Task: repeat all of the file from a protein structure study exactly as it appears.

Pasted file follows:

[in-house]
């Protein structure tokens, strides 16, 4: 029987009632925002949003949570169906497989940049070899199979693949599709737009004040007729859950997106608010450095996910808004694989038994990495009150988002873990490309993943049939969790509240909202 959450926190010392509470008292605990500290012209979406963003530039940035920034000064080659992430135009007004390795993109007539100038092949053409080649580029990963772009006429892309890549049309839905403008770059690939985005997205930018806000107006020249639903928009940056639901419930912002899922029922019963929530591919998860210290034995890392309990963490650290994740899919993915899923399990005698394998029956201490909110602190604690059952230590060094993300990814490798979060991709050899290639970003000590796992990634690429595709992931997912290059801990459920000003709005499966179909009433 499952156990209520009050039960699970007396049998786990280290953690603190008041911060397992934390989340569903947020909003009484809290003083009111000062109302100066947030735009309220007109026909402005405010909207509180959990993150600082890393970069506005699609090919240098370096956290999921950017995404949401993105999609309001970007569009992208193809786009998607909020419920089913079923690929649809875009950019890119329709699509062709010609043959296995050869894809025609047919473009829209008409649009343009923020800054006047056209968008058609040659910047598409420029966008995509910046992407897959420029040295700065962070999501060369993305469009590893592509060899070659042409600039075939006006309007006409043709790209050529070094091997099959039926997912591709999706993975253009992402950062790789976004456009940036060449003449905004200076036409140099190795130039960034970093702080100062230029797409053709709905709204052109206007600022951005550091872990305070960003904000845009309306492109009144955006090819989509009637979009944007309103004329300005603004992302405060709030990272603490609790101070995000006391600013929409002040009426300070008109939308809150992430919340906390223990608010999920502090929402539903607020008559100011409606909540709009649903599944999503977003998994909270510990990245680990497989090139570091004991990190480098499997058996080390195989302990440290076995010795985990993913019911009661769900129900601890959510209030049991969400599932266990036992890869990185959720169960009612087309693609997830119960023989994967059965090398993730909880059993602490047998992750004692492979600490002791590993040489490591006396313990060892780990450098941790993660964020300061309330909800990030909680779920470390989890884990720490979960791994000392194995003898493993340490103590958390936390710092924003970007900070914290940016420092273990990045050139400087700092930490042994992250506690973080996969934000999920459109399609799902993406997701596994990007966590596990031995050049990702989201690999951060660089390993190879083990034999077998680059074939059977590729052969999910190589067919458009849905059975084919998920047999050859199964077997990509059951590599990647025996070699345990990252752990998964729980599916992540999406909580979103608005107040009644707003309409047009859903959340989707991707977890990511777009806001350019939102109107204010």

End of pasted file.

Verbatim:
[in-house]
């Protein structure tokens, strides 16, 4: 029987009632925002949003949570169906497989940049070899199979693949599709737009004040007729859950997106608010450095996910808004694989038994990495009150988002873990490309993943049939969790509240909202 959450926190010392509470008292605990500290012209979406963003530039940035920034000064080659992430135009007004390795993109007539100038092949053409080649580029990963772009006429892309890549049309839905403008770059690939985005997205930018806000107006020249639903928009940056639901419930912002899922029922019963929530591919998860210290034995890392309990963490650290994740899919993915899923399990005698394998029956201490909110602190604690059952230590060094993300990814490798979060991709050899290639970003000590796992990634690429595709992931997912290059801990459920000003709005499966179909009433 499952156990209520009050039960699970007396049998786990280290953690603190008041911060397992934390989340569903947020909003009484809290003083009111000062109302100066947030735009309220007109026909402005405010909207509180959990993150600082890393970069506005699609090919240098370096956290999921950017995404949401993105999609309001970007569009992208193809786009998607909020419920089913079923690929649809875009950019890119329709699509062709010609043959296995050869894809025609047919473009829209008409649009343009923020800054006047056209968008058609040659910047598409420029966008995509910046992407897959420029040295700065962070999501060369993305469009590893592509060899070659042409600039075939006006309007006409043709790209050529070094091997099959039926997912591709999706993975253009992402950062790789976004456009940036060449003449905004200076036409140099190795130039960034970093702080100062230029797409053709709905709204052109206007600022951005550091872990305070960003904000845009309306492109009144955006090819989509009637979009944007309103004329300005603004992302405060709030990272603490609790101070995000006391600013929409002040009426300070008109939308809150992430919340906390223990608010999920502090929402539903607020008559100011409606909540709009649903599944999503977003998994909270510990990245680990497989090139570091004991990190480098499997058996080390195989302990440290076995010795985990993913019911009661769900129900601890959510209030049991969400599932266990036992890869990185959720169960009612087309693609997830119960023989994967059965090398993730909880059993602490047998992750004692492979600490002791590993040489490591006396313990060892780990450098941790993660964020300061309330909800990030909680779920470390989890884990720490979960791994000392194995003898493993340490103590958390936390710092924003970007900070914290940016420092273990990045050139400087700092930490042994992250506690973080996969934000999920459109399609799902993406997701596994990007966590596990031995050049990702989201690999951060660089390993190879083990034999077998680059074939059977590729052969999910190589067919458009849905059975084919998920047999050859199964077997990509059951590599990647025996070699345990990252752990998964729980599916992540999406909580979103608005107040009644707003309409047009859903959340989707991707977890990511777009806001350019939102109107204010």